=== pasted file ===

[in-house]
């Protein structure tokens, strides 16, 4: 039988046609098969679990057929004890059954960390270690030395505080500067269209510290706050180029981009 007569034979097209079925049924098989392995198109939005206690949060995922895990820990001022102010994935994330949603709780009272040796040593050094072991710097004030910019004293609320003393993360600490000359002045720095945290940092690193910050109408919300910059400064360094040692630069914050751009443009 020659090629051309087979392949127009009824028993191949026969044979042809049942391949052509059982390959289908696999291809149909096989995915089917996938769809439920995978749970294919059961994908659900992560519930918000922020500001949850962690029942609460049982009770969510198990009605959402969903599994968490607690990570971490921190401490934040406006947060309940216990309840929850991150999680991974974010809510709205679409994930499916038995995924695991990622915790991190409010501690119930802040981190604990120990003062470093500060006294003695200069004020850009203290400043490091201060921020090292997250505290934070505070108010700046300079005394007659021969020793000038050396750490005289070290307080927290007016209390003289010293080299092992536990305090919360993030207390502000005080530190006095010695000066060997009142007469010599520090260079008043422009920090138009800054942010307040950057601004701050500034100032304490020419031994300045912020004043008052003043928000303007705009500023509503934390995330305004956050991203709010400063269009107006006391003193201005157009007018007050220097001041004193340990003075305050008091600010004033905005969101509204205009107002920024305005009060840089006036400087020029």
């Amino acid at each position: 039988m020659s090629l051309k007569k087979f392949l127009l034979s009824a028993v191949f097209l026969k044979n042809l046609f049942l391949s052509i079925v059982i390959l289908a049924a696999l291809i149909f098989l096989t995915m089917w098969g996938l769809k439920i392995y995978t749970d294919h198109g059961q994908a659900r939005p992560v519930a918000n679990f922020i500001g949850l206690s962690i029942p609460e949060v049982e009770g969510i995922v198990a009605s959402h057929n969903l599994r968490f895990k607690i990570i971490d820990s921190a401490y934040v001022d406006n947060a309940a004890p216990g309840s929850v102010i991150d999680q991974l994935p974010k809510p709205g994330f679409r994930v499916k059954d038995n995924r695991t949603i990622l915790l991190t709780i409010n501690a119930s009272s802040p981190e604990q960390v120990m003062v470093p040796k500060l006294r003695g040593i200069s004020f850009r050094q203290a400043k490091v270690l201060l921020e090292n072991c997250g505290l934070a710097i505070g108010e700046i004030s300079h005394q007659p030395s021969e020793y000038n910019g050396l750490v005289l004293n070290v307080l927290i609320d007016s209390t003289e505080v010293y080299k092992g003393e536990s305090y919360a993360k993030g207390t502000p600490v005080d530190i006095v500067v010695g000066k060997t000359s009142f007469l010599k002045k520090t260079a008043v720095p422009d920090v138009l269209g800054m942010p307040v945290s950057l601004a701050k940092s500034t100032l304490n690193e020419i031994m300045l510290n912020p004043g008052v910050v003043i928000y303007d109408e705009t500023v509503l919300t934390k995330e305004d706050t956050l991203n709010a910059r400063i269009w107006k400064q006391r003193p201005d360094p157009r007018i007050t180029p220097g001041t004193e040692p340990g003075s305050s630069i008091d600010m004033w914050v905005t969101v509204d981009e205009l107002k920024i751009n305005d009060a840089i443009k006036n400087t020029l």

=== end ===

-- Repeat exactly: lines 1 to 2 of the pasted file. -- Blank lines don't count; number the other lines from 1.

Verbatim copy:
[in-house]
């Protein structure tokens, strides 16, 4: 039988046609098969679990057929004890059954960390270690030395505080500067269209510290706050180029981009 007569034979097209079925049924098989392995198109939005206690949060995922895990820990001022102010994935994330949603709780009272040796040593050094072991710097004030910019004293609320003393993360600490000359002045720095945290940092690193910050109408919300910059400064360094040692630069914050751009443009 020659090629051309087979392949127009009824028993191949026969044979042809049942391949052509059982390959289908696999291809149909096989995915089917996938769809439920995978749970294919059961994908659900992560519930918000922020500001949850962690029942609460049982009770969510198990009605959402969903599994968490607690990570971490921190401490934040406006947060309940216990309840929850991150999680991974974010809510709205679409994930499916038995995924695991990622915790991190409010501690119930802040981190604990120990003062470093500060006294003695200069004020850009203290400043490091201060921020090292997250505290934070505070108010700046300079005394007659021969020793000038050396750490005289070290307080927290007016209390003289010293080299092992536990305090919360993030207390502000005080530190006095010695000066060997009142007469010599520090260079008043422009920090138009800054942010307040950057601004701050500034100032304490020419031994300045912020004043008052003043928000303007705009500023509503934390995330305004956050991203709010400063269009107006006391003193201005157009007018007050220097001041004193340990003075305050008091600010004033905005969101509204205009107002920024305005009060840089006036400087020029």